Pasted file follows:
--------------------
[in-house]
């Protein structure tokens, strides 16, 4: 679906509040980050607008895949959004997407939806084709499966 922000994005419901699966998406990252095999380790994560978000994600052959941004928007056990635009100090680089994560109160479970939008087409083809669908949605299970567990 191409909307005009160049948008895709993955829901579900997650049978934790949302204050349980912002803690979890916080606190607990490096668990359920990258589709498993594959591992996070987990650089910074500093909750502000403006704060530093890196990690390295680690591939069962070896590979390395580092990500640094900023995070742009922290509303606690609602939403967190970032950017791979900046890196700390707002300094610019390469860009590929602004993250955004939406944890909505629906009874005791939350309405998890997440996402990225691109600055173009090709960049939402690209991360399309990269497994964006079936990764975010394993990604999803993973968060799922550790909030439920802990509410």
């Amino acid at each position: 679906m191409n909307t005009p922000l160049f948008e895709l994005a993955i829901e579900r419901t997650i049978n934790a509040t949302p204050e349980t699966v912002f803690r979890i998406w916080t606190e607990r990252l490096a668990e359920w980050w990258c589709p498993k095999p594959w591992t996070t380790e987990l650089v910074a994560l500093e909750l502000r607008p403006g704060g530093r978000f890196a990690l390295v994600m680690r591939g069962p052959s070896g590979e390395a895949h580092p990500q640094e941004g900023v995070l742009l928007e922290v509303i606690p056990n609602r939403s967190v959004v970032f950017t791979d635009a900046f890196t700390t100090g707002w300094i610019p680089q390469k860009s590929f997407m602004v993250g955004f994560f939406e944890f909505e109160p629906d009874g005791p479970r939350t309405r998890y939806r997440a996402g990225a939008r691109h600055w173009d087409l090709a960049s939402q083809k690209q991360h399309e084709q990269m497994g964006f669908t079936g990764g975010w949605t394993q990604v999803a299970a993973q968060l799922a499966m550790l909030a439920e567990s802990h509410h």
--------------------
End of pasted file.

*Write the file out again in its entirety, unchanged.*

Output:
[in-house]
């Protein structure tokens, strides 16, 4: 679906509040980050607008895949959004997407939806084709499966 922000994005419901699966998406990252095999380790994560978000994600052959941004928007056990635009100090680089994560109160479970939008087409083809669908949605299970567990 191409909307005009160049948008895709993955829901579900997650049978934790949302204050349980912002803690979890916080606190607990490096668990359920990258589709498993594959591992996070987990650089910074500093909750502000403006704060530093890196990690390295680690591939069962070896590979390395580092990500640094900023995070742009922290509303606690609602939403967190970032950017791979900046890196700390707002300094610019390469860009590929602004993250955004939406944890909505629906009874005791939350309405998890997440996402990225691109600055173009090709960049939402690209991360399309990269497994964006079936990764975010394993990604999803993973968060799922550790909030439920802990509410």
């Amino acid at each position: 679906m191409n909307t005009p922000l160049f948008e895709l994005a993955i829901e579900r419901t997650i049978n934790a509040t949302p204050e349980t699966v912002f803690r979890i998406w916080t606190e607990r990252l490096a668990e359920w980050w990258c589709p498993k095999p594959w591992t996070t380790e987990l650089v910074a994560l500093e909750l502000r607008p403006g704060g530093r978000f890196a990690l390295v994600m680690r591939g069962p052959s070896g590979e390395a895949h580092p990500q640094e941004g900023v995070l742009l928007e922290v509303i606690p056990n609602r939403s967190v959004v970032f950017t791979d635009a900046f890196t700390t100090g707002w300094i610019p680089q390469k860009s590929f997407m602004v993250g955004f994560f939406e944890f909505e109160p629906d009874g005791p479970r939350t309405r998890y939806r997440a996402g990225a939008r691109h600055w173009d087409l090709a960049s939402q083809k690209q991360h399309e084709q990269m497994g964006f669908t079936g990764g975010w949605t394993q990604v999803a299970a993973q968060l799922a499966m550790l909030a439920e567990s802990h509410h």